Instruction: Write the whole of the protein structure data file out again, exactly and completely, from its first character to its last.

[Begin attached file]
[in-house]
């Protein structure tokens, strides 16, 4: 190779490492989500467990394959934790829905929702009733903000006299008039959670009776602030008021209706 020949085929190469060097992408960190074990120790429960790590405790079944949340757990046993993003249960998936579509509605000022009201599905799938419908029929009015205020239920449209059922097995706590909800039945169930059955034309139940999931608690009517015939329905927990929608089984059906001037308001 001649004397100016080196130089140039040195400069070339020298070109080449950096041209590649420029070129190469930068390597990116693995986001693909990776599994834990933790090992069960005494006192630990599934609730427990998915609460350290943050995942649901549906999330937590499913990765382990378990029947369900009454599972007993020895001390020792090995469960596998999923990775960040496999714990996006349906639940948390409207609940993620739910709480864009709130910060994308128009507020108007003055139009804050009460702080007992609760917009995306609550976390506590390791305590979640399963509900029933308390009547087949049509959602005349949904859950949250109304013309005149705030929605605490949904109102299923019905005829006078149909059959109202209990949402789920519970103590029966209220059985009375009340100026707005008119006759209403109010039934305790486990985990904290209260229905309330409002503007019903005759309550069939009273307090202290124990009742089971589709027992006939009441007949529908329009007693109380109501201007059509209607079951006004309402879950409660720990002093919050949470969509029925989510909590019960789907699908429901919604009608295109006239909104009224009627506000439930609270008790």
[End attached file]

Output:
[in-house]
């Protein structure tokens, strides 16, 4: 190779490492989500467990394959934790829905929702009733903000006299008039959670009776602030008021209706 020949085929190469060097992408960190074990120790429960790590405790079944949340757990046993993003249960998936579509509605000022009201599905799938419908029929009015205020239920449209059922097995706590909800039945169930059955034309139940999931608690009517015939329905927990929608089984059906001037308001 001649004397100016080196130089140039040195400069070339020298070109080449950096041209590649420029070129190469930068390597990116693995986001693909990776599994834990933790090992069960005494006192630990599934609730427990998915609460350290943050995942649901549906999330937590499913990765382990378990029947369900009454599972007993020895001390020792090995469960596998999923990775960040496999714990996006349906639940948390409207609940993620739910709480864009709130910060994308128009507020108007003055139009804050009460702080007992609760917009995306609550976390506590390791305590979640399963509900029933308390009547087949049509959602005349949904859950949250109304013309005149705030929605605490949904109102299923019905005829006078149909059959109202209990949402789920519970103590029966209220059985009375009340100026707005008119006759209403109010039934305790486990985990904290209260229905309330409002503007019903005759309550069939009273307090202290124990009742089971589709027992006939009441007949529908329009007693109380109501201007059509209607079951006004309402879950409660720990002093919050949470969509029925989510909590019960789907699908429901919604009608295109006239909104009224009627506000439930609270008790």